These are difficult times for K–12 education, with the economy and state budget cuts jeopardizing what were already severely compromised programs. Although active parent communities can help keep some offerings afloat, few have the financial resources to effect change on a larger scale.
Many celebrities, however, include education in their philanthropic activism. A relatively recent newcomer to this arena is former American Idol singer Clay Aiken, who has been unusually active in furthering educational missions. As he explains on his website, "My music career has allowed me to do the same thing I was doing before—work with kids. It has just given me a bigger stage, so I can enact change on a grander scale."
Before Idol, Aiken was pursuing a degree in special education and tutored a boy with autism. After successfully launching his singing career, Aiken quickly formed the Bubel/Aiken Foundation, which "serves to bridge the gap that exists between young people with special needs and the world around them" through inclusion and other programs. The foundation has been awarded grants to "create, test and launch a national model for an innovative K–12 Inclusive Service Learning curriculum which teaches social and life skills to children of all abilities while helping to dispel stereotypes and stigmas about disabilities."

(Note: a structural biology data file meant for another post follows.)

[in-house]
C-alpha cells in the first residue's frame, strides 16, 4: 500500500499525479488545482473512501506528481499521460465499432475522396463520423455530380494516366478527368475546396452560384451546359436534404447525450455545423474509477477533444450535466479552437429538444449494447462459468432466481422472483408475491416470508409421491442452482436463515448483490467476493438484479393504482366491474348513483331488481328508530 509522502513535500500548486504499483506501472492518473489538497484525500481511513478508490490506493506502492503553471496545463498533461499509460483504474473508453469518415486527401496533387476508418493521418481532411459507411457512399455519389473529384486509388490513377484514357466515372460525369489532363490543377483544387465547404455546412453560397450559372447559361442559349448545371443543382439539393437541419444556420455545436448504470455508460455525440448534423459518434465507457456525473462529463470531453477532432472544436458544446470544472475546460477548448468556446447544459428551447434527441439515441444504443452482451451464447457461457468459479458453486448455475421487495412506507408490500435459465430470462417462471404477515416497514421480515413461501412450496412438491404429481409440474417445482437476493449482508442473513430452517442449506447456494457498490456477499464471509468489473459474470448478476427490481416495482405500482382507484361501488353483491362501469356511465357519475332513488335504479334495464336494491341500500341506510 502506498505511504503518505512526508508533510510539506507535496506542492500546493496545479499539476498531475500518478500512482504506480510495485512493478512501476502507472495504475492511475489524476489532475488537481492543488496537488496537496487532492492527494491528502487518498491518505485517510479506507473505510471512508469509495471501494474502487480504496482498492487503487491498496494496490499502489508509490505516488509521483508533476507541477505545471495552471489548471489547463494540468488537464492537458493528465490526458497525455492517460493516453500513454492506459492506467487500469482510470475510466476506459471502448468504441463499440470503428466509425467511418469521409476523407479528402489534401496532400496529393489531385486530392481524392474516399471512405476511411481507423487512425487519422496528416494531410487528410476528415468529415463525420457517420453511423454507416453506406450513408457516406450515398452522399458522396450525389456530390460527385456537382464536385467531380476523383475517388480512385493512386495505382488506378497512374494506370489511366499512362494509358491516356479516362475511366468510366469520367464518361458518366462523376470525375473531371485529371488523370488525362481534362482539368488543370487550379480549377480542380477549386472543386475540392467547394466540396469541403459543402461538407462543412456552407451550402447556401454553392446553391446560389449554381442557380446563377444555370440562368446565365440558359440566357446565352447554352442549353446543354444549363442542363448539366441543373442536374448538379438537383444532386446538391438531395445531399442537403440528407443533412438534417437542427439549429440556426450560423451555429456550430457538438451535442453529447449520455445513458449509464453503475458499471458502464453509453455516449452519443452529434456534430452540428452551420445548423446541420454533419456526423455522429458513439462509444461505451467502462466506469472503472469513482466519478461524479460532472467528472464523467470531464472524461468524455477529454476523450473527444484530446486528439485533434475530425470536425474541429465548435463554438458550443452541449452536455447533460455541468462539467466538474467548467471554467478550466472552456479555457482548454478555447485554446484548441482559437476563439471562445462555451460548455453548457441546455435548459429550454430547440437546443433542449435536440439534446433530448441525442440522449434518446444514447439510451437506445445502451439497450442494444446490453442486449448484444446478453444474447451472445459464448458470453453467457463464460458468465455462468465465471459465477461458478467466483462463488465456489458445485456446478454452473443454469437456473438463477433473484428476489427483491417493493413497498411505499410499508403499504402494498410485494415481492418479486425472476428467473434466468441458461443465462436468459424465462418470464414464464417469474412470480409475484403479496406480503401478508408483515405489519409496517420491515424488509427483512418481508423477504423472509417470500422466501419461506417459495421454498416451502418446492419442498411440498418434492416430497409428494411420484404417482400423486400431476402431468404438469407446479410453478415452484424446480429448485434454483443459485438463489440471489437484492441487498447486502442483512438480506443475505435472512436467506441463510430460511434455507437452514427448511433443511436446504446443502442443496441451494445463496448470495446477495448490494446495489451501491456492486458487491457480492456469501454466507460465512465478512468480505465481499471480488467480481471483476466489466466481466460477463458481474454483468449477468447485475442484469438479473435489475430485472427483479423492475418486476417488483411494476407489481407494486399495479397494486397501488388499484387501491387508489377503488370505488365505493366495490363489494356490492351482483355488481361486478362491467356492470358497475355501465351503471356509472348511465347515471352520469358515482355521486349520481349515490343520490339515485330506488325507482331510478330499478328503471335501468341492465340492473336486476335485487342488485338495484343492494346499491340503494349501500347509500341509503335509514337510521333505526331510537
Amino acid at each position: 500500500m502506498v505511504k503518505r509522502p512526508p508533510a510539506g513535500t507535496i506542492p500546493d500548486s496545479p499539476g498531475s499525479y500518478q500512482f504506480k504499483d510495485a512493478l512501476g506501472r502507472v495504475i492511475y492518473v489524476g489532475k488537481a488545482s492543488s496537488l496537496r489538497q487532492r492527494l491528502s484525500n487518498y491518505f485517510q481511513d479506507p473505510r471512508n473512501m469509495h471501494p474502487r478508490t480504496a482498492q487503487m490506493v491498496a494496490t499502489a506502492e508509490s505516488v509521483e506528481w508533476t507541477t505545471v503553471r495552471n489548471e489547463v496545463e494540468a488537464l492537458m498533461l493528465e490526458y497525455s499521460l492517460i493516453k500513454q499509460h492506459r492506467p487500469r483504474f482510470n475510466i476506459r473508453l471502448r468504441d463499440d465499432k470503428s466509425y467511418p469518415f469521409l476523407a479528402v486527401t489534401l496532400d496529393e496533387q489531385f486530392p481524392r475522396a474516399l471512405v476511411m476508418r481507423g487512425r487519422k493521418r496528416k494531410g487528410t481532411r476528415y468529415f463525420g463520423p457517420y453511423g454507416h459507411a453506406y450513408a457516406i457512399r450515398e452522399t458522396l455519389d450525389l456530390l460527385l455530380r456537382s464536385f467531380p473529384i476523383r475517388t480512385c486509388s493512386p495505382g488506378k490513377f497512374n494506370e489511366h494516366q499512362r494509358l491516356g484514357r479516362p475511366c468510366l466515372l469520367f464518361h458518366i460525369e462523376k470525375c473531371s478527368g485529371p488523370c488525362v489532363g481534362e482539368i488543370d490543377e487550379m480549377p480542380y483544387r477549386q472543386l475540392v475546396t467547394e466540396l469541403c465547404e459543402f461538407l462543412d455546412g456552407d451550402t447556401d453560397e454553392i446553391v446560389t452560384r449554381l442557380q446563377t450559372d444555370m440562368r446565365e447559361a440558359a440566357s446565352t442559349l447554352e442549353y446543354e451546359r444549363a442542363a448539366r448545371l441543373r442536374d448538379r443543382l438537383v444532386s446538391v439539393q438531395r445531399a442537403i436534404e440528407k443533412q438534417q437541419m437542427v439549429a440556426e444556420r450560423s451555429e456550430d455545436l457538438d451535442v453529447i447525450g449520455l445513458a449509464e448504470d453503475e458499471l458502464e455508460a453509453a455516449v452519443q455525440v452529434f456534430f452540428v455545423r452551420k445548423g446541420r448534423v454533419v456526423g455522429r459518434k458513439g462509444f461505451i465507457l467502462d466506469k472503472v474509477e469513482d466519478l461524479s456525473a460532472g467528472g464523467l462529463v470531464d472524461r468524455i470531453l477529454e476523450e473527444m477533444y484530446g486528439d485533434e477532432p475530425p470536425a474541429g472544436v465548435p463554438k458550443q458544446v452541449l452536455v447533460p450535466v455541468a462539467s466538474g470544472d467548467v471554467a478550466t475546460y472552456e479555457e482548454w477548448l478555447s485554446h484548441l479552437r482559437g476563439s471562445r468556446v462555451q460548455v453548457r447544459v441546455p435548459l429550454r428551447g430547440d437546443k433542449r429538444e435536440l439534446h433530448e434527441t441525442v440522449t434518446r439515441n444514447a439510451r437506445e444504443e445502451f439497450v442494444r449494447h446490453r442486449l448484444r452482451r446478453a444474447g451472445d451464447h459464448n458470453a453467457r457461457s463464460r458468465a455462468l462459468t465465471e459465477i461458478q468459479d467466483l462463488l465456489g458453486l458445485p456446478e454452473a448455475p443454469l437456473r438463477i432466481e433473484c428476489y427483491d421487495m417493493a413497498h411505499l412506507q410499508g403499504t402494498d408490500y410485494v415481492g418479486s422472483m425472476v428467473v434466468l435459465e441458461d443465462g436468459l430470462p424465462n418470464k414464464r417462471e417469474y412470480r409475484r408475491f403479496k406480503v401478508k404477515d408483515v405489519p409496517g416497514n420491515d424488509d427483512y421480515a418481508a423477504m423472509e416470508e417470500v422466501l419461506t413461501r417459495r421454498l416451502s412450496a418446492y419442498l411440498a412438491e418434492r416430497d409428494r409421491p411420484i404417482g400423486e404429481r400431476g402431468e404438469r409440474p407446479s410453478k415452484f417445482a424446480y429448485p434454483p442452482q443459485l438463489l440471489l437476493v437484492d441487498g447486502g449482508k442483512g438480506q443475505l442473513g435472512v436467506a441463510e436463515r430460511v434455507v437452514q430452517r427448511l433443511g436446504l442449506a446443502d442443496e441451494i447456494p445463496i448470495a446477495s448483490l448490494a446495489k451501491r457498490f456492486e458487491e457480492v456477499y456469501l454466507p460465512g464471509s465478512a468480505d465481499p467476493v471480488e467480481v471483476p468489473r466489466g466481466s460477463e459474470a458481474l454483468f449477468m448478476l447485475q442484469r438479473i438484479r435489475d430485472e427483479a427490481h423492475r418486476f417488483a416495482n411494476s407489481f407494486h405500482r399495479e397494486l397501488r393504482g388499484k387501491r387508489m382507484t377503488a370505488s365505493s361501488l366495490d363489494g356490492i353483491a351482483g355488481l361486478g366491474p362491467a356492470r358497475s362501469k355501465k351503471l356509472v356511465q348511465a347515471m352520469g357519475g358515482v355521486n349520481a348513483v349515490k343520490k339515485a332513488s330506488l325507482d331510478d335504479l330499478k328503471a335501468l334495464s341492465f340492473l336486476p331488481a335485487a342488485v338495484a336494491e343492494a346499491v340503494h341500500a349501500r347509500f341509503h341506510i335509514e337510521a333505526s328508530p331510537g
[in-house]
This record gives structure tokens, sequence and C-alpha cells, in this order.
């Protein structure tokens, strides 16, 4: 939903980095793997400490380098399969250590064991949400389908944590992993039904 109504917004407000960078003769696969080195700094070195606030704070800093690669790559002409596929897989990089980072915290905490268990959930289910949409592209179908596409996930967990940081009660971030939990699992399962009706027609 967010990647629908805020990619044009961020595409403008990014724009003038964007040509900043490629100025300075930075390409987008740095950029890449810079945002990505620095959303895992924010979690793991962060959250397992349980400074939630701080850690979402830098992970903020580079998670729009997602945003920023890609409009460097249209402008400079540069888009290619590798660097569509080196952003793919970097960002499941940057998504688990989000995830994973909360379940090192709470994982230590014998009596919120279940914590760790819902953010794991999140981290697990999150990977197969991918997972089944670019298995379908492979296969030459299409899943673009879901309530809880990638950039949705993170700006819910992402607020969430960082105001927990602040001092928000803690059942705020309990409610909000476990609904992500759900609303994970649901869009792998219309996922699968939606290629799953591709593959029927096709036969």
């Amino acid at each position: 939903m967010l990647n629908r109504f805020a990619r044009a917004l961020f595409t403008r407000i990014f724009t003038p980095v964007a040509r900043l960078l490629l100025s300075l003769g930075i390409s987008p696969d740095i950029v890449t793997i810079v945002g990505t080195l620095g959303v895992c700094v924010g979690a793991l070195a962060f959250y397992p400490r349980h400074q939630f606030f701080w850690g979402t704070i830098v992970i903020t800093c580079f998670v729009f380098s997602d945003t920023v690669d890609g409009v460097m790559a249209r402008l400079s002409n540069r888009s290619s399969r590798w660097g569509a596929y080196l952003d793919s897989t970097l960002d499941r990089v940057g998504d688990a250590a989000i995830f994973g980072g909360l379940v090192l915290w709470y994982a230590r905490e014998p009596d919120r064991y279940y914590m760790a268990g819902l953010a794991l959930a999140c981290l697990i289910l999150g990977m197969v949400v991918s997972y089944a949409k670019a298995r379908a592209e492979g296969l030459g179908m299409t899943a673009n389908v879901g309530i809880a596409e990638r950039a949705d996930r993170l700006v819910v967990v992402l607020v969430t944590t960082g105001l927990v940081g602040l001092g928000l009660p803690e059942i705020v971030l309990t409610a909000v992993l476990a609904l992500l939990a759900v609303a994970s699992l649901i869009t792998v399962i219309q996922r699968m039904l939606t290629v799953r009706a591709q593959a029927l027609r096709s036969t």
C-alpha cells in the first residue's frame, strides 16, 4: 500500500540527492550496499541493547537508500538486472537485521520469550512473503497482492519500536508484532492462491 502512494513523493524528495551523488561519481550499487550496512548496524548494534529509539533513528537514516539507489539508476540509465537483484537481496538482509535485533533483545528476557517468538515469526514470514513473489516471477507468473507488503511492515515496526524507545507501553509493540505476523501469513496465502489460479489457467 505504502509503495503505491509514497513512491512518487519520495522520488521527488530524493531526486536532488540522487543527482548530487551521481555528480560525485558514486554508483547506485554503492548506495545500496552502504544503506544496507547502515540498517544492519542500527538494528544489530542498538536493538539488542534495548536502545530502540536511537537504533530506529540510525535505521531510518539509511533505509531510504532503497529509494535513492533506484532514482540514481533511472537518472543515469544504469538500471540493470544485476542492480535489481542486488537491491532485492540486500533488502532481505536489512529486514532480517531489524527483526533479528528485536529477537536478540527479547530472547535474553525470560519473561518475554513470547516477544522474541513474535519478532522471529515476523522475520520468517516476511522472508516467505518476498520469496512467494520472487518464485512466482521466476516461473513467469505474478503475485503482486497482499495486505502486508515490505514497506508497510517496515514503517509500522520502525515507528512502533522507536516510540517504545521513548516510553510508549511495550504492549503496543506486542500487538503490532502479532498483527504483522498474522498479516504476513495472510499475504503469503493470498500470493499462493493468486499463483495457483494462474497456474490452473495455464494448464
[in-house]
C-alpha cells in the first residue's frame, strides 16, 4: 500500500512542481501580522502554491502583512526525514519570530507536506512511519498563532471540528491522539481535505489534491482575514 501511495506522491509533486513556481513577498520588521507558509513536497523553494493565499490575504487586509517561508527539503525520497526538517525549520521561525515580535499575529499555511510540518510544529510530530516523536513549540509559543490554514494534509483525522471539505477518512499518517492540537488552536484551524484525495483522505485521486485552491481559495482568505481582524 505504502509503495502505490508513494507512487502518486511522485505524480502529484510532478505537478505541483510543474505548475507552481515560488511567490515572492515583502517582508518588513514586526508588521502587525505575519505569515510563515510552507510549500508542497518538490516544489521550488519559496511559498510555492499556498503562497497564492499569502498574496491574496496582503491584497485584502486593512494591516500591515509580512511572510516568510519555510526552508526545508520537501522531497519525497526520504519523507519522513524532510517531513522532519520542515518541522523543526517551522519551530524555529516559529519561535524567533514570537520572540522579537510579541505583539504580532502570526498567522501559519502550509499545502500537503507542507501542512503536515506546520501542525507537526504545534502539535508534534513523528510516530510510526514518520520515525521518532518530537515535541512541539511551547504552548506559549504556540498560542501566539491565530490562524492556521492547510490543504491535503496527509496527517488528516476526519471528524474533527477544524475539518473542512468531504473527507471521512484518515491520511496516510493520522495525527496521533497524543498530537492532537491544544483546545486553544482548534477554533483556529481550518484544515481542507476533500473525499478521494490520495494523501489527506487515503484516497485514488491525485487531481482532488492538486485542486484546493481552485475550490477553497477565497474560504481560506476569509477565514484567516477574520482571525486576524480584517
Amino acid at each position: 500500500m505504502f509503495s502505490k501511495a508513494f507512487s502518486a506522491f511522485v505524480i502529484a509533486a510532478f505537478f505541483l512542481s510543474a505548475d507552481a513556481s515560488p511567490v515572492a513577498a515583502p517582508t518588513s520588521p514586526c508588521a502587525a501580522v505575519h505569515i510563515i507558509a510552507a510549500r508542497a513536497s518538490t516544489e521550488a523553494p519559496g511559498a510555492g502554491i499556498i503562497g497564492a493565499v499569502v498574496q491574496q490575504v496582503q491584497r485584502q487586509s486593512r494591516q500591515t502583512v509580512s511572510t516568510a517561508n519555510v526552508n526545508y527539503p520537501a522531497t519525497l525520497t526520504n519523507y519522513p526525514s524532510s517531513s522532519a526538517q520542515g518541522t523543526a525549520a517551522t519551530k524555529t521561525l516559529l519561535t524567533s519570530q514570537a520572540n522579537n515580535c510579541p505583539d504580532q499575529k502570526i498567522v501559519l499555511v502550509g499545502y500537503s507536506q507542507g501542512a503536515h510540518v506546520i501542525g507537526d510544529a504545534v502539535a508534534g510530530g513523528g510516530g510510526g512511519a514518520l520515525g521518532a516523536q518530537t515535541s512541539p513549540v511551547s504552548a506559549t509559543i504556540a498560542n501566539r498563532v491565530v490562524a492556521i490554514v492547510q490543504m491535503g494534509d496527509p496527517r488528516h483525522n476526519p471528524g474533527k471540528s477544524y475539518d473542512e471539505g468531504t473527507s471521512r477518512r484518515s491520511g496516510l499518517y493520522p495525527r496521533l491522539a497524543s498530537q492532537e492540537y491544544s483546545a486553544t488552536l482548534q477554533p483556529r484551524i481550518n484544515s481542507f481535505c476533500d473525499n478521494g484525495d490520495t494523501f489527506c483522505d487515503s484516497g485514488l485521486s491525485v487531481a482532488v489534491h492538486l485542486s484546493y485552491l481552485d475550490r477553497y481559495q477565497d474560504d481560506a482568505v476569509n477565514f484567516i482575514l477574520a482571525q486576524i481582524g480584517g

From 2006 to 2008, Aiken served on the President's Committee for People with Intellectual Disabilities. Since 2004, he has also served as a goodwill ambassador for UNICEF, enabling "all children in the world to obtain a primary education" and helping children who have survived disasters, live in deplorable conditions, and must have education restored quickly. "School provides stability and hope when little else can," Aiken explains on his website. "Just to have someplace safe and meaningful to go can mean so much to children in tragic circumstances."
Through the generosity and activism of celebrities like Clay Aiken, important aspects of and initiatives in education can progress. As our schools continue to struggle with shoestring budgets, assistance from celebrities and others with the wherewithal to effect change and galvanize people into action may increasingly be key to the survival of important educational programs.